April 30, 2013
Upgrading Europe’s cell phone market: If they can do it, why can’t we?
More choice leads to price cuts in the Czech Republic
Last week saw a major shake-up in the Czech Republic cell phone market, as service provider Telefonica announced its decision to cut its prices in half.
The decision immediately prompted a similar response from its rivals, with Vodafone also announcing it would be cutting its calling rates, and T-Mobile saying that it would look to release a similar offer in the next few days. This dramatic change suggests that providing more choice to customers will spur incumbents to lower prices in order to keep customers from switching over.
What caused this sudden shift toward better pricing? According to an analyst at Ceska Sporitelna (a Czech savings bank), the price cut is a clear reaction to an auction of wireless assets designed to encourage new independent service providers to start up.
Attempts at creating a similar situation can be seen here in Canada; in 2008 Industry Canada set aside key wireless resources for independent providers, in an effort to bring new options into the cell phone market. It proved successful at first, but this positive move was recently undermined by a pact made between Shaw and Rogers that would put these resources back into the hands of incumbents.
For Canadians to get more choice and lower prices in our cell phone market, Industry Minister Christian Paradis will have to enforce the 2008 rules and make sure these resources remain set aside for independent providers.
UK releases customers from restrive contracts
Meanwhile in the UK, service provider O2 has announced that they will allow their customers to upgrade their devices before their contracts have ended. This means O2 customers can choose to get a new phone without having to pay out the remaining cost of their contract or a hefty termination fee.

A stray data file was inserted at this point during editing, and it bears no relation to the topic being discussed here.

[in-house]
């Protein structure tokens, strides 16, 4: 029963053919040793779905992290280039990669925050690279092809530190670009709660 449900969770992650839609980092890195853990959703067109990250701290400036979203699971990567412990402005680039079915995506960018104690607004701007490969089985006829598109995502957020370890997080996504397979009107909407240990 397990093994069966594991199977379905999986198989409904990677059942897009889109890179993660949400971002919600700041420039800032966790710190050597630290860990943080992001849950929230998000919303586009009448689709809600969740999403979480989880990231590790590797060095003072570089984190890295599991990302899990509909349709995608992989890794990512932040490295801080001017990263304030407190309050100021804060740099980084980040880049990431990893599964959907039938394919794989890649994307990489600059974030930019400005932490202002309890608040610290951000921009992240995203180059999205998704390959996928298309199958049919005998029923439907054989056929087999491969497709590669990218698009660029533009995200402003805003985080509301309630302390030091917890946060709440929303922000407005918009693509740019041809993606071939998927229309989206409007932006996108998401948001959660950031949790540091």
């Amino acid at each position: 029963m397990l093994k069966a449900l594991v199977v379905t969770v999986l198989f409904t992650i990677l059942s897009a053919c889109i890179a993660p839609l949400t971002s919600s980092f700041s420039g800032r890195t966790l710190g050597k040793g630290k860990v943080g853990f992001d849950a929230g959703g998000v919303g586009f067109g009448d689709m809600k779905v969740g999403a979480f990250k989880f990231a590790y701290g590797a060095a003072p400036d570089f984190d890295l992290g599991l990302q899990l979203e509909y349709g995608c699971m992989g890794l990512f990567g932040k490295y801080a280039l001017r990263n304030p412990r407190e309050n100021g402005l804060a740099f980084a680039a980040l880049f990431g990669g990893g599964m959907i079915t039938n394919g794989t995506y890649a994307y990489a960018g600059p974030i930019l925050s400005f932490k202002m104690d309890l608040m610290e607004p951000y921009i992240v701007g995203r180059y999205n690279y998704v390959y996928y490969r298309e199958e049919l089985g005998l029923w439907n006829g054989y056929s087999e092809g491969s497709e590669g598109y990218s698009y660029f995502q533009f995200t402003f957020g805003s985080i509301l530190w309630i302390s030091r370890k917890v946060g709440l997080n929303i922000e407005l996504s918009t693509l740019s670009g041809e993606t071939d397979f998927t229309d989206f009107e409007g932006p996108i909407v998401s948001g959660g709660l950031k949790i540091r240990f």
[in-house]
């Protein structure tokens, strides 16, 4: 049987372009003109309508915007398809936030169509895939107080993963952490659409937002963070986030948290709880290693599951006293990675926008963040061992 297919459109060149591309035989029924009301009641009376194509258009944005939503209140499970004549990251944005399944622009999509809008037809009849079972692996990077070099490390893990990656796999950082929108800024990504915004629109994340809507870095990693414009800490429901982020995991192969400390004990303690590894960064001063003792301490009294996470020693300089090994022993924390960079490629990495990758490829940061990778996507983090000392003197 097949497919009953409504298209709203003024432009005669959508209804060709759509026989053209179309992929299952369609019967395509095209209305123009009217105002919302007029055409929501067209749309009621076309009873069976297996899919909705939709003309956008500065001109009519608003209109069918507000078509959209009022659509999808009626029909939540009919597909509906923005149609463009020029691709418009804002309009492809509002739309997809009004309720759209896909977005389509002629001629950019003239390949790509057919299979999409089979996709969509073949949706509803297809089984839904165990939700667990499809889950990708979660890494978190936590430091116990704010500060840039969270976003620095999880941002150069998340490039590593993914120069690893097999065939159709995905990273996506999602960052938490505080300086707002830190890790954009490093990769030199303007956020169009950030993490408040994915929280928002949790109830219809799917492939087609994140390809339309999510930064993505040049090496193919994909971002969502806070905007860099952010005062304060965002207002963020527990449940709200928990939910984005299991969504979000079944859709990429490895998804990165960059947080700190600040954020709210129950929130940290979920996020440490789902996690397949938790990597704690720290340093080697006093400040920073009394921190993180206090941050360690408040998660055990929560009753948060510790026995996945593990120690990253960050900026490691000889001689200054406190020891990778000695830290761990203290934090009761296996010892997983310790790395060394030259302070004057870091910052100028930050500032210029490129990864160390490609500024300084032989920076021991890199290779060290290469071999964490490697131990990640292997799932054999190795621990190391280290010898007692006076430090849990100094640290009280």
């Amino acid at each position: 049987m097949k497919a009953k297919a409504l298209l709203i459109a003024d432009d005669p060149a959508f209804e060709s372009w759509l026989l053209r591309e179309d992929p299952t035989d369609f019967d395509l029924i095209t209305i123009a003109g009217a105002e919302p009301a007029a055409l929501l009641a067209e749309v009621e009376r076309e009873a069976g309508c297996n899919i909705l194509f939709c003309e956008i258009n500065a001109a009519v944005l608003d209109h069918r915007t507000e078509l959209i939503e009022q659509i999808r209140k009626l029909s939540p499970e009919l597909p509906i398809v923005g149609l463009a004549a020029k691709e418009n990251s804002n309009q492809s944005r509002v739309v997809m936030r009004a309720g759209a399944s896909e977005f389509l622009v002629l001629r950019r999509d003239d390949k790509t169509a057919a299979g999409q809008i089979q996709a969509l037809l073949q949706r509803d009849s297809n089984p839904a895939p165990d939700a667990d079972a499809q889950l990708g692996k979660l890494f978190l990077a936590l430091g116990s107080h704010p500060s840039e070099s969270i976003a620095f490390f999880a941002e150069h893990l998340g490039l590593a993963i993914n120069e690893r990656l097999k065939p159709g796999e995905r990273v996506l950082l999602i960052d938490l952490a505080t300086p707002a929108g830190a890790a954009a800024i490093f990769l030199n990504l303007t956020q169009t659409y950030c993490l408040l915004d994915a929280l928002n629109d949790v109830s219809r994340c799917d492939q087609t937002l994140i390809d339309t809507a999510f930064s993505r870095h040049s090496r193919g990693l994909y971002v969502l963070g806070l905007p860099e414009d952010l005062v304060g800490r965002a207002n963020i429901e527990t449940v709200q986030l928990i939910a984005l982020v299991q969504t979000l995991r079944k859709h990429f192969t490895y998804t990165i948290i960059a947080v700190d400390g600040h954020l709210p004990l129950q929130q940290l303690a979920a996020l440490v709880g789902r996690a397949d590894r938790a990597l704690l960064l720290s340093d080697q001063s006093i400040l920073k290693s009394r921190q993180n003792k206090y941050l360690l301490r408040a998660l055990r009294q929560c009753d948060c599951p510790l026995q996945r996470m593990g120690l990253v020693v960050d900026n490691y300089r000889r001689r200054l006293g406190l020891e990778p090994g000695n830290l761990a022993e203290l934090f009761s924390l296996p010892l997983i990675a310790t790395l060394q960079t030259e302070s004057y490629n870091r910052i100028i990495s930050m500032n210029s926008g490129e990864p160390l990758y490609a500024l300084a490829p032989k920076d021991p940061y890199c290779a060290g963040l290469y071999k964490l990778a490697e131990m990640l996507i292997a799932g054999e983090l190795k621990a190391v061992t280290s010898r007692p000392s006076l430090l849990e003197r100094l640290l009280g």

How is this possible? Unlike big telecom companies in Canada, O2 clearly separates the cost of the device and the service. This means that customers can pay off the outstanding balance on their phone at any time during their contract, and then start again with a new phone – without having to also deal with unused service charges.
Similarly in Denmark, you can choose to switch providers after a maximum of six months, and simply pay off the cost of the phone itself from your original provider.
O2 recognised the importance of facilitating citizens’ ability to upgrade their devices, noting that, "we want to make it easier for our customers to benefit from the latest technology".
Time to take action
Europe is making strides in improving access to new wireless technologies by reducing prices and increasing choice. But here in Canada, we see big providers taking advantage of Canadians, and making excuses for high prices and minimal choice.
From stating that Canada’s small population just can’t support more than three incumbent providers (debunked here) to spreading erroneous stats about Canadians’ access to leading-edge devices (debunked here), the Big Telecom lobby is pushing back against more choice and positive change for Canadians. That’s why we need to push back and ask our policymakers, if these countries can do it, why can’t Canada?
Take action. Demand choice in Canada’s cell phone market now.
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